I think this is about as good a time for me to start waxing eloquence about the recently concluded elections in India and its results.
When I visited India in January, I saw the blitzkrieg of "India Shining" everywhere. During the Pravasi Bharatiya Saptaha (NRI week), I watched TV debates and there was talk about "India Shining" all over. I asked many people about the "feel good factor". I also asked the same people about the feelings of general public, and I uniformly received the answer that India was indeed feeling good. When I got back, I made several comments to my friends here about what I had heard. I also told them about the World Social Forum that was held in Bombay during January 16-21.
My personal observation was that people like you and me who have had access to higher education and have had opportunities for upward mobility were indeed doing well. I was not so sure about the masses.
The Poll Results
Keeping this in mind, I was surprised to get report after report of a NDA sweep in the elections. Not that there were no voices of caution about drawing premature inferences about the upcoming election.
(Digression: Apart from an odd news item from Google News, I was gathering much of my information based on just three news sources: The Hindu, The Times of India and the Maharashtra Times. The Hindu is a southern newspaper, but in my opinion the best available source of news from India. Unlike the Times of India (TOI), the Hindu provides real analysis. The web edition of Times is extremely poorly designed, but the print edition is not much better. Maharashtra Times (MT) is a newspaper in Marathi. Although owned by the same group that owns TOI, MT has a better finger on the pulse of the people. In fact, several regional newspapers such as Loksatta and Sakal do a much better job of providing news than TOI, which should be a matter of shame for the largest selling English language newspaper from India.)
While the polls were indicating that NDA's grip on the election was becoming loose with every day, nobody had an idea of what was in store. When the Andhra election results came out on the 11th of May, Chandrababu suffered a massive defeat. H K Surjeet from the Communist Party of India (Marxist) said Bharat ki Tasveer Jo Andhra ki bani (What happened in Andhra is a reflection of what is going to happen all over India). I refused to accept that statement and attributed it to the habit of Indian politicians to exaggerate.
The results of the elections and the events that unfolded in the eventful week after that proved EVERYBODY wrong at least once. Many theories have been proposed to explain what actually happened. Clearly, given the complexity of India's electorate, no one explanation is adequate.
It is clear, however, that at least some of the following things happened:
A closer look shows that BJP's vision was "India as a Developed Nation". Its strategy for India was to talk about where India can be in a global economy. The manifesto says:
The NDA is committed to making India an economic superpower through a seven-pronged strategy of:
1) India as the food factory of the world.
2) India as the global manufacturing hub.
3) India as the service provider to the world.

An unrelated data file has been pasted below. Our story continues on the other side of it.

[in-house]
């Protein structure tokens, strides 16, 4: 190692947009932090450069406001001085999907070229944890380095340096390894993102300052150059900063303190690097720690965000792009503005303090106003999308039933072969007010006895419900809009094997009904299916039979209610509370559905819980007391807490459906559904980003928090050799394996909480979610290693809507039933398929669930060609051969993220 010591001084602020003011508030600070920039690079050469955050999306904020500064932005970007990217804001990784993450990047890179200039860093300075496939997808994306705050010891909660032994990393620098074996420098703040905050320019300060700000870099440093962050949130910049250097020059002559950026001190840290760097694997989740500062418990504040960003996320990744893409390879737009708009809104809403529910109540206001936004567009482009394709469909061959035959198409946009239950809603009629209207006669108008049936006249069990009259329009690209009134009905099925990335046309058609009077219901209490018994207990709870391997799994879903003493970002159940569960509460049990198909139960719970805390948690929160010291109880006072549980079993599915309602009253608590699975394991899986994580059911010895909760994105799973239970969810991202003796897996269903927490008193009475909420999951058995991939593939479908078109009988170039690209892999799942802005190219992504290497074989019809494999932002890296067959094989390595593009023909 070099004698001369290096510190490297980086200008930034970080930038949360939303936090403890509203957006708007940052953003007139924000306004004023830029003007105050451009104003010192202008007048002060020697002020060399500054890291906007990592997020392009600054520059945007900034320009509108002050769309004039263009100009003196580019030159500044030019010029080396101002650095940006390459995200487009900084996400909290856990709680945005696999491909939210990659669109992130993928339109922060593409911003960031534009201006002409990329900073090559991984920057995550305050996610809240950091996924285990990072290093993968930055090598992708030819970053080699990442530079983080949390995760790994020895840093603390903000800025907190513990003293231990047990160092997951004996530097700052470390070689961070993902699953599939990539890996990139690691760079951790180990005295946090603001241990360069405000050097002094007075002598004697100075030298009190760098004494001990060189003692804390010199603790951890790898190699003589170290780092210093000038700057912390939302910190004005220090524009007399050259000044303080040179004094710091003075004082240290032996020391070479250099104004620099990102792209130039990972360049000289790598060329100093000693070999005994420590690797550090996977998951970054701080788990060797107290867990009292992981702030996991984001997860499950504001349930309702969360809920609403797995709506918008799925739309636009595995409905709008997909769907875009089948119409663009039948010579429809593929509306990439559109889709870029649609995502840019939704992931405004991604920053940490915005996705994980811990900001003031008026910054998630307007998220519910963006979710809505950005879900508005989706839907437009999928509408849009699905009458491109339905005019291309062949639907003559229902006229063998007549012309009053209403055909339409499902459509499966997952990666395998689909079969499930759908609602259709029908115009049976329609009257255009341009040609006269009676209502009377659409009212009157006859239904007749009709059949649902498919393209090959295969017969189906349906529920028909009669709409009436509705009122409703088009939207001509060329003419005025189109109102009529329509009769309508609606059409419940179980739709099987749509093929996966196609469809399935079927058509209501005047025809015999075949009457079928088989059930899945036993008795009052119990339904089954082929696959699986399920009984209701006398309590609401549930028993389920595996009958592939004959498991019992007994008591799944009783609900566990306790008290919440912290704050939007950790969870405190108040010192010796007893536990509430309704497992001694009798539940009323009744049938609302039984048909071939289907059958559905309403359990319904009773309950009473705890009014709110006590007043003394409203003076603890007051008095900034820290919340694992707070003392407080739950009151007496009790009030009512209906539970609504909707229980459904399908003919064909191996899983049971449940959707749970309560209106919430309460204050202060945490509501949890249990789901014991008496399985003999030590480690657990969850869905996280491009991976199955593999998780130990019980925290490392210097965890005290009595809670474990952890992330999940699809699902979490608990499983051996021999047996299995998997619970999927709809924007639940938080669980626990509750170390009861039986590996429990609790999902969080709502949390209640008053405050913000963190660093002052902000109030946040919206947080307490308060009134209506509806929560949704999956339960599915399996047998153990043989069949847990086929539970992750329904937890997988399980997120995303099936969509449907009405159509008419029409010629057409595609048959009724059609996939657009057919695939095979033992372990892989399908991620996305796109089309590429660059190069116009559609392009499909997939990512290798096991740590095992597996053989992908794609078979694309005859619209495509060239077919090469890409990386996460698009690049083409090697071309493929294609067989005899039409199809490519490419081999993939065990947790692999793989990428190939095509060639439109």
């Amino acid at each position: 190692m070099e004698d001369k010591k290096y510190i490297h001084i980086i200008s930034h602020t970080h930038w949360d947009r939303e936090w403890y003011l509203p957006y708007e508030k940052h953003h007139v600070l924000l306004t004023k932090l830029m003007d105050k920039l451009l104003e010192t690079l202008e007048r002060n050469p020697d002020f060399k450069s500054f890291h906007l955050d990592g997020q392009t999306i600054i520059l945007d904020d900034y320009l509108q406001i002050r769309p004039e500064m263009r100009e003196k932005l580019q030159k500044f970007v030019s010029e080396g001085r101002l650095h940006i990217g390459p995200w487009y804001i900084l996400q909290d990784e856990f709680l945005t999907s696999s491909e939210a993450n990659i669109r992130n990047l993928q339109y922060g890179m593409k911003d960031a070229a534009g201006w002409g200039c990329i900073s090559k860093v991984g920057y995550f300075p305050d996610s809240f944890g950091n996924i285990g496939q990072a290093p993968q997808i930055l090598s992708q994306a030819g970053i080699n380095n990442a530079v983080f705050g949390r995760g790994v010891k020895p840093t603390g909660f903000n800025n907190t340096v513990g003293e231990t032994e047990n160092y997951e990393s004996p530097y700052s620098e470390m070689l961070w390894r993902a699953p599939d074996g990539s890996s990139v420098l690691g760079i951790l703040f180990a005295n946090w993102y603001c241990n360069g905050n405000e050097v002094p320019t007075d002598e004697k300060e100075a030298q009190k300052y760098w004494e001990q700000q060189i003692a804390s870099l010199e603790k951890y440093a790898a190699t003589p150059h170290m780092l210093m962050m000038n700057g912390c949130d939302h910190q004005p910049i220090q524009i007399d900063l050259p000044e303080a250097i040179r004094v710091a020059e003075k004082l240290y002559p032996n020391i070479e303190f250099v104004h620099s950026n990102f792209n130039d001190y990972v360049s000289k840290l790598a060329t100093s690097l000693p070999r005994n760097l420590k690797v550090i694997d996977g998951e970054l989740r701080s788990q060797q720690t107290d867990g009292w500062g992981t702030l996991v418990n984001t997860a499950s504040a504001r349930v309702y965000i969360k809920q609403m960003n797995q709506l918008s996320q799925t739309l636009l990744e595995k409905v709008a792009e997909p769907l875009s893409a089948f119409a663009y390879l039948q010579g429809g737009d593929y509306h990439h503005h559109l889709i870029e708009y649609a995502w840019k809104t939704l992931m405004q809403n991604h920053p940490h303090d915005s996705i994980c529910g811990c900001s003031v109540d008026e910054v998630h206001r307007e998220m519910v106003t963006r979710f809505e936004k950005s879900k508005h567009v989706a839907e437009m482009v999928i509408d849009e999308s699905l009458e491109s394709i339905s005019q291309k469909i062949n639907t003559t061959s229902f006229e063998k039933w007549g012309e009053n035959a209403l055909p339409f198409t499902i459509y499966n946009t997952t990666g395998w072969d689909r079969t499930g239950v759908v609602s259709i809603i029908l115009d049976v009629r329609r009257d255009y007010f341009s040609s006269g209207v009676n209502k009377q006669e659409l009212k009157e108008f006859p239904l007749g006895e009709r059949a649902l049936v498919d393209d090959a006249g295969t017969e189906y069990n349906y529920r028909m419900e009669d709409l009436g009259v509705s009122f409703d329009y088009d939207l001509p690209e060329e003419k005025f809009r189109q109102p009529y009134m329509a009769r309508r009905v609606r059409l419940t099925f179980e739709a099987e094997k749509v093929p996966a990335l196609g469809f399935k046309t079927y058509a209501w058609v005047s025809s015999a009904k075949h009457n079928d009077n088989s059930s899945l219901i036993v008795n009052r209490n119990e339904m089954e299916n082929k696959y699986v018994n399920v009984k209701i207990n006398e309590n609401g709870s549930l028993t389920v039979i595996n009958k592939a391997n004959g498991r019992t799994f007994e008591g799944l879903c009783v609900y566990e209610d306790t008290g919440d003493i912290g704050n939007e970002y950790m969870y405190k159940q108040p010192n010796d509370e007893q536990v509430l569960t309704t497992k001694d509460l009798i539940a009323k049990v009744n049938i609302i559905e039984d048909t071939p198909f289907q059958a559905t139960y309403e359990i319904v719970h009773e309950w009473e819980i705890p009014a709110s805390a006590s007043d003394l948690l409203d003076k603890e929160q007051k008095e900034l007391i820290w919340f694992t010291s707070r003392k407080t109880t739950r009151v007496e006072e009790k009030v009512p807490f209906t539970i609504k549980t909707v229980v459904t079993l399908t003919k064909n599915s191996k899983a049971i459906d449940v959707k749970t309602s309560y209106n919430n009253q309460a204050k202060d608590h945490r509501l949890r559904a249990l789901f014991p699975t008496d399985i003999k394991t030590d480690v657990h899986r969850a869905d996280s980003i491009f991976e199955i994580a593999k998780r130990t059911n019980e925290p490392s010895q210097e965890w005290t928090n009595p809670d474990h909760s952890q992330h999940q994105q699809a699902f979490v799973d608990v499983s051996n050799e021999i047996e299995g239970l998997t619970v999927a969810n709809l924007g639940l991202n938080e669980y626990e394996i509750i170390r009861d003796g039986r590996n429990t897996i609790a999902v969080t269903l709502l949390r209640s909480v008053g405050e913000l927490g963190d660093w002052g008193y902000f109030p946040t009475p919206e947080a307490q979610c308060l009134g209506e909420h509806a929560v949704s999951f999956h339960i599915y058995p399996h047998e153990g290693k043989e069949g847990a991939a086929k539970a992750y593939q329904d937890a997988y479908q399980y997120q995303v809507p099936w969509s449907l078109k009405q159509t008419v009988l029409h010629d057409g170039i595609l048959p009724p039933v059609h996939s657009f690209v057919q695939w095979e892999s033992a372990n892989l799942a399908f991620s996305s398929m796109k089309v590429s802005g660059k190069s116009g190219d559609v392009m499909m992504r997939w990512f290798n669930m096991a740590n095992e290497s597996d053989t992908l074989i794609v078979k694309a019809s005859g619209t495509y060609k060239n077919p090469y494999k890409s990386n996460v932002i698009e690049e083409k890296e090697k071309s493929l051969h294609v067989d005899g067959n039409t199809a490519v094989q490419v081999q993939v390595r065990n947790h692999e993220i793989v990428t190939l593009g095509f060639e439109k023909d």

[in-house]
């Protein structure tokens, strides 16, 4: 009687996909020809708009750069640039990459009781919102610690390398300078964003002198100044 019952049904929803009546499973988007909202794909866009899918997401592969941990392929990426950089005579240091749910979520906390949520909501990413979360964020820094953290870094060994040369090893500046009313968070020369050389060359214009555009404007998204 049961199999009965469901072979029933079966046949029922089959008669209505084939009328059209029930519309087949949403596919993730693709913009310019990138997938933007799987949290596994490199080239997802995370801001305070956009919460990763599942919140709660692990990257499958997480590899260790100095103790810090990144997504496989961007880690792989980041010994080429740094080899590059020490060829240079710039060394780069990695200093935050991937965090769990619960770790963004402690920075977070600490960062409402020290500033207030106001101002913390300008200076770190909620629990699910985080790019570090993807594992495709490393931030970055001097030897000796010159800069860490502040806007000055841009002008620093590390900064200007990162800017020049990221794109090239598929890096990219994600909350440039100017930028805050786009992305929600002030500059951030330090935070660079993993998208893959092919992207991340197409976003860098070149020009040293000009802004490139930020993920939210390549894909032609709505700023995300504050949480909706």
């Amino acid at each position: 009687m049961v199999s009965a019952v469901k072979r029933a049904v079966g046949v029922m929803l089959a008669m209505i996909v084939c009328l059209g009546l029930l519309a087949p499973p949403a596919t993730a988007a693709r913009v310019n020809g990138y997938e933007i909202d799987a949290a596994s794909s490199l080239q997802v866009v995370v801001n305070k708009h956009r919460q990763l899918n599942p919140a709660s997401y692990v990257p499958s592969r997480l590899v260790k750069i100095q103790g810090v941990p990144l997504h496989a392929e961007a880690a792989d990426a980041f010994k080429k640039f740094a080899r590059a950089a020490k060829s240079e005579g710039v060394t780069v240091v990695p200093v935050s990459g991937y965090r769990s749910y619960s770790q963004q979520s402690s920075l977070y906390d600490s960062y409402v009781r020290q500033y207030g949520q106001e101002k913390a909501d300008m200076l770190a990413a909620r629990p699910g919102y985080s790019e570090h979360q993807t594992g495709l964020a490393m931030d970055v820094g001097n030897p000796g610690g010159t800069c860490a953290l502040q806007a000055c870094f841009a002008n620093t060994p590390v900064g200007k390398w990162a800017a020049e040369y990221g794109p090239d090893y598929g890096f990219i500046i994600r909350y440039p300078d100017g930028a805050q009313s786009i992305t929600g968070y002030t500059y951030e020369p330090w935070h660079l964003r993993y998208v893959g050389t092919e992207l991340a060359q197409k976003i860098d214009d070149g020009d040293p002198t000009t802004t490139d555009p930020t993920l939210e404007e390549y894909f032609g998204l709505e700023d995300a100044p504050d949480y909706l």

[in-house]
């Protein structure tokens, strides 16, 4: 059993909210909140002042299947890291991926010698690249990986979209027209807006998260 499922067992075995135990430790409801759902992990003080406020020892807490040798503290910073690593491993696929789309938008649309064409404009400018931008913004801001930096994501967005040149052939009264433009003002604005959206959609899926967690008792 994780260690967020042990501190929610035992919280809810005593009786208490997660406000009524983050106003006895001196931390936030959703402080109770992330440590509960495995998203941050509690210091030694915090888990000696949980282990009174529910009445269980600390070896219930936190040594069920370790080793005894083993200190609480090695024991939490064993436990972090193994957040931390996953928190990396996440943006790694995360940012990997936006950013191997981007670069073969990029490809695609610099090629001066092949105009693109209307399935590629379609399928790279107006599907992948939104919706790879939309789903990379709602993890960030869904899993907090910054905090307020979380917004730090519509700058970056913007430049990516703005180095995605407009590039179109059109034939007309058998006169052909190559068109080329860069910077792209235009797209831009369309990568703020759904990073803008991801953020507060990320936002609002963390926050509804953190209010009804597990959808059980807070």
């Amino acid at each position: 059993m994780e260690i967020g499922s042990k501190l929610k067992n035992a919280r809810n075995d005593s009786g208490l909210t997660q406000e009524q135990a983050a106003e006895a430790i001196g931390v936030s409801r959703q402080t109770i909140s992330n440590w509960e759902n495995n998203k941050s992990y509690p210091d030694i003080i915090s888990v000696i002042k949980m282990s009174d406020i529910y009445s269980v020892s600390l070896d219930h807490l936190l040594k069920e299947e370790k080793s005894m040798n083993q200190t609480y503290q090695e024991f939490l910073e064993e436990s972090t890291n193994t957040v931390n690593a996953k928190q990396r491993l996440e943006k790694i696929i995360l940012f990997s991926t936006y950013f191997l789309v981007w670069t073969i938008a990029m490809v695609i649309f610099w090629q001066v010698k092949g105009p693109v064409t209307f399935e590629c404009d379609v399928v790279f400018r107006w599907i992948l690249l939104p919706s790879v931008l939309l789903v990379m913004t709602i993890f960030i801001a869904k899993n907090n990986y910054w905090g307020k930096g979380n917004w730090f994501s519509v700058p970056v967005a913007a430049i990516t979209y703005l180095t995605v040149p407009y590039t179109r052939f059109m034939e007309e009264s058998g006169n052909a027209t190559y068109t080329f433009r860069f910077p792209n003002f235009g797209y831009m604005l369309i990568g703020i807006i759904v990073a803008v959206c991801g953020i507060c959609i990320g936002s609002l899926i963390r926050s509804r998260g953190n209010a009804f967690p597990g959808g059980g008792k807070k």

4) India as the centre of the knowledge economy.
5) India as the global tourism destination.
6) India as the global healthcare destination.
7) India as the global higher education destination.
While one may think of this as a noble goal, a more realistic person will say that the folks who wrote such a language in the manifesto were not connecting with most of the India, but with people of Indian origin who have gained much from India's liberalization policies. People ask me of what I think should be priorities for India, and my answer hasn't changed in many years: Education, Primary Healthcare, and Safe Drinking Water. How could the party in power not talk about these issues as their priority?
The Congress agenda, OTOH, emphasized the Back to Basics approach. It talked more about the Dalits, Adivasis, Women and Minorities. It talked more about how suicide rate among farmers has shot up during the last five years. Its main agenda was as follows:
The Congress’s six basics for governance:
• Samajik Sadhhavna to ensure social cohesion and harmony by taking the strictest possible action against those who promote bigotry and hatred;
• Yuva Rozgar to accelerate growth of productive and secure employment opportunities by around one crore a year so that each family has a viable livelihood.
• Grameen Vikas to improve the income and welfare of kisans and khet mazdoors across the country;
• Arthik Navotthan to unleash the creative energies of our professionals and entrepreneurs, the cutting edge of our middle class;
• Mahila Sashaktikaran to provide for the political empowerment and full educational, economic and legal equality for women;
• Saman Avsar to provide for equality of opportunity in every way for dalits, adivasis, OBCs and religious and linguistic minorities.
The difference between this agenda and the one put forward by BJP is substantial.
(Digression: BSP is one of my continued interests; I will make a more informative post about BSP some other day. For now, I will note that the party said that it has a three stage strategy: Lose elections yourself (get noticed), Become the cause the defeat of others (grab enough vote share to make a difference in the election), win the election yourself (win the votes of the Bahujan Samaj [The vast majority of low class]). The party has fast moved past the first and second stage.)
All of these factors (and others) came together to take the shine of the BJP led coalition's campaign. Unlike many other countries, election in India is a long and drawn out process. This gave enough time for the opposition to form concrete alliances and gain ground against the ruling BJP.